4. Buyers Don’t Like Auto Dealers
The main reason for a major auto show’s existence is not press days but the public days, Friday to the following Sunday, nine to ten days. That’s when the public comes and interacts with representatives from the local auto dealers, plus some automaker reps. It’s not clear how much they learn they didn’t already know from online. And it’s not clear how much the public’s general distaste for the car-buying experience inside auto showrooms rubs off on the auto-show experience. You do get to see almost every brand under one roof. At Camp Jeep and a few others, you can ride on an off-roading-lite trek. If the car is popular, you’ll have to wait in line to sit inside.
Meanwhile, the brochures you could pick up in bulk at the auto show, the same info is online. As far as auto shows being parents-to-children bonding time, people born the last three decades see the automobile as less exciting than their parents did as kids. It hasn’t gone away entirely, but it has slipped enough to affect auto show attendance.
5. Automakers Invest in Experiential Marketing
Automakers are rethinking where to spend their marketing dollars. They want to focus it on the most likely prospects if they can identify them: people who bought a premium car 2-3 years ago, young parents with a second baby on the way and maybe in need of a safe midsize SUV, somebody who just googled Tag Heuer and Rolex. So they sponsor music festivals, support charities, and cough up $5 million for a 30-second Super Bowl 54 (2020) spot. Or they invite the best prospects to drive the cars at speed in a stadium parking lot (speed is relative), give them lunch and a baseball cap, and check back in a couple of days. They also target likely-to-buy demographics with focused online ad buys. Those activities have better ROI than building a bigger, splashier auto show booth, automakers are deciding.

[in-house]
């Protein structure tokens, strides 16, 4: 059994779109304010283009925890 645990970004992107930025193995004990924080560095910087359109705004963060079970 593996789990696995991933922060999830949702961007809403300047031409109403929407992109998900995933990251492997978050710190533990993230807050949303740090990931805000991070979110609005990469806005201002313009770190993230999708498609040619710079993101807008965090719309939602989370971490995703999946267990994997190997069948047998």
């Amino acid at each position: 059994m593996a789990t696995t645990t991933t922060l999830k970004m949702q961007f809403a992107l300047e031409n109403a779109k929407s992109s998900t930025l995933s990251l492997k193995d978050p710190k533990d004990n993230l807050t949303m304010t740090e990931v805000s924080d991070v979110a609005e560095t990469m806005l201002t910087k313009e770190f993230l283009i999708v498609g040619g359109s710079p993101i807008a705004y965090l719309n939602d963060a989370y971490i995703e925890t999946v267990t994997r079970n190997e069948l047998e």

What’s on the Horizon?
Auto shows aren’t dead yet. But convention centers that look to auto shows to fill two-plus weeks of the calendar (including move-in and teardown days) have to wonder if they’ll soon be renting only parts of their facilities in the future.
Ford and Volvo did not exhibit at the Geneva auto show in February. Geneva is an important show because Switzerland, with no auto industry to speak of, is neutral territory, unlike Frankfurt.
The US has three major shows: New York, Detroit, and Los Angeles; Chicago, Washington, and Miami are mid-majors. BMW ended its presence at the New York Auto Show (NYIAS) in 2019. This year, Mercedes-Benz is bowing out, too. Unlike Michigan, where they sell few cars, metro New York is Mercedes’ biggest market. So leaving NYIAS is not for lack of buyers.
Detroit bailed on its dead-of-winter, just-after-CES date after 2018. This year NAIAS (North American International Auto Show) resumes in June as part auto show, part motorist-participation show, part rite-of-spring, June 9-20. There will still be press days, a technology segment called (wait for it) AutoMobili-D, and public show.
The show to watch as bellwether for US shows is Los Angeles, Nov. 20-29 this year. California is the car capital of the world when it comes to diverse buyer tastes and a diverse population. Also, more high tech work and automotive design is done in California than anywhere else. And the LA show has had a booming green-tech-sustainable-ridesharing segment that is unmatched, called AutoMobility LA. Other than the LA Convention Center being broken up and too small, SoCal is as good a place as any for a forward-looking show.
The most new car tech is displayed at CES in Las Vegas and cars stand out even among the show’s traditional consumer electronics devices, home automation, and the burgeoning health tech exhibits. So far, LA / Automobility LA and CES are co-existing.
We’ll have see how no-longer-Frankfurt fares in Berlin, Munich, or Hamburg.
- The Best Cars, Car Tech, and Trends of CES 2020